View Full Version : Austrian Far Right: A Sign of Things to Come?

Out of Germania
Tuesday, October 14th, 2008, 02:44 PM
As polls show a resurgence of xenophobic sentiment across Europe, Austria's extreme right has capitalised on popular apathy to make stunning gains in the recent general election

Hardly 18 months after the federal elections in 2006, a grand coalition in Austria reached an end. The Social Democrats (SPOE) and the People's Party (OEVP), joined in a coalition government, could no longer settle their disputes. As a result a general election was held at the end of September. As well as having a far-reaching domestic impact, the result aroused enormous international attention. This happened because of the regained strength of two strongly right-wing parties, the Freedom Party (FPOE) and the Alliance for Austria's Future (BZOE), whose success saw Austria's far right reach its strongest level since the Second World War.

Yet overall it was not a question of right or left but an election dominated by protest. SPOE and OEVP lost many votes (about six and eight percentage points) and they both dropped below 30 per cent to make their worst result ever in history.

The main reason for this weak performance was disappointment among voters. Many of them critisised the failure of the coalition government, and wanted to show this by choosing another option. In fact, around 400,000 former supporters of the coalition parties did not participate in the election at all.

The remaining group of disappointed voters was picked up mostly by two right-wing opposition parties, FPOE and BZOE. Both managed to use the protest atmosphere for themselves, and they gained about six percentage points each, giving them a total share of 28.2 per cent.

As the major gains were made by so called right wing parties, can the overall outcome of the election be described as a popular shift to the right in Austria? Hardly. As pointed out above, the motivation for the voters to change party preferences was not so much for ideological reasons as to protest against the government. In an exit poll, almost two thirds of the voters of the FPOE and half of the voters of the BZOE named this motive as an important decision factor. Reasons for protest were inflation and unemployment but also a sceptical view of the European Union, as well as increasing xenophobia.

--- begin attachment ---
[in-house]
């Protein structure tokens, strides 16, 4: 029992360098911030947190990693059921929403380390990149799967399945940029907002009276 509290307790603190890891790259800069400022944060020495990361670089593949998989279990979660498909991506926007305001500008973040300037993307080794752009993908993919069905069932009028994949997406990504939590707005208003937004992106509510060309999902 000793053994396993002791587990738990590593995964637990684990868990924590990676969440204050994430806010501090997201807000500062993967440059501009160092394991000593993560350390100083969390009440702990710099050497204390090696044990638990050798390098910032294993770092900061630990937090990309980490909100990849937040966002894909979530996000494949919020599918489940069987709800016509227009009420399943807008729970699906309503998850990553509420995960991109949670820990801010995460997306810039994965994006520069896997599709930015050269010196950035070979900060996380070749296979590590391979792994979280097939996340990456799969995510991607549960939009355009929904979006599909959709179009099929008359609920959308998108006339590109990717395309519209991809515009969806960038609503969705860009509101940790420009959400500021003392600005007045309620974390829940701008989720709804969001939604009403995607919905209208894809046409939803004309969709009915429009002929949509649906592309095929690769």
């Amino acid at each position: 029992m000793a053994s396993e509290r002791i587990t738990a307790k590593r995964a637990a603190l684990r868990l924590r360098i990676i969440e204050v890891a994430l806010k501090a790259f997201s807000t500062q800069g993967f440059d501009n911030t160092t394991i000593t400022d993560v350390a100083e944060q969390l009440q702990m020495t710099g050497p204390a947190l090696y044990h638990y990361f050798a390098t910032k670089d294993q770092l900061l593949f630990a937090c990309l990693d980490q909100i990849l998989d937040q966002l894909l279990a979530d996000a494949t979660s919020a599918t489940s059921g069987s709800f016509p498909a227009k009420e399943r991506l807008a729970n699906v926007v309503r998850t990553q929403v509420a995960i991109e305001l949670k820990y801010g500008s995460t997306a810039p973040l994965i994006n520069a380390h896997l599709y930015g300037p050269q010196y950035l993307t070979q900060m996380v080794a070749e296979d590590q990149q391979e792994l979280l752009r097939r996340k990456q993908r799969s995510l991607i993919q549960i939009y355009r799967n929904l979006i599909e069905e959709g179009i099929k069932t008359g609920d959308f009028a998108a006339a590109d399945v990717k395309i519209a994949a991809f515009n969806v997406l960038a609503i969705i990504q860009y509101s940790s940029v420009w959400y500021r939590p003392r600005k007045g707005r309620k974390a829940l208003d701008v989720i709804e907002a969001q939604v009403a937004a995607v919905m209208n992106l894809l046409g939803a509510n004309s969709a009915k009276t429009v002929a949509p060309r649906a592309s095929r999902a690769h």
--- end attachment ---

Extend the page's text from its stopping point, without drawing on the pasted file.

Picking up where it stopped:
The protest motivation is further underlined by the fact that voting for those parties did not mean voting for their participation in government. Only 27 per cent of Freedom Party voters said that they wanted the party leader to become chancellor. This number was even lower among new FPOE-voters.

Although the election did not indicate a substantial turn to the right in Austria, it would be wrong to ignore the warning signs. Despite the fact that the voter turnout rose slightly to 78.8 per cent in 2008 (a very high number compared to other European countries) the motives of non-voters are troubling. Data from polls suggest that their decision to pass on participating in the election has not so much to do with personal reasons or a lack of information. They stay out of the voting booth because they find none of the parties or politicians appealing at all. That means most of the non-voters have turned away from the political system itself – and they are not likely to return soon.

Last Saturday saw a dramatic twist in this tale, with the death in a car accident of BZOE leader and former FPOE chief, Joerg Haider. Perversely, this could be seen as a new boost for the far right. Conflicts between FPOE and BZOE were more to do with personal differences linked to Haider than with different political positions. Now the parties will be better placed to work together without any loss of face. An alliance between the two would make them the single biggest body in Austria's parliament. As these far-right parties capitalise on the weakness of moderate politicians, and look to put their ideologies into practice, citizens throughout Europe should take heed.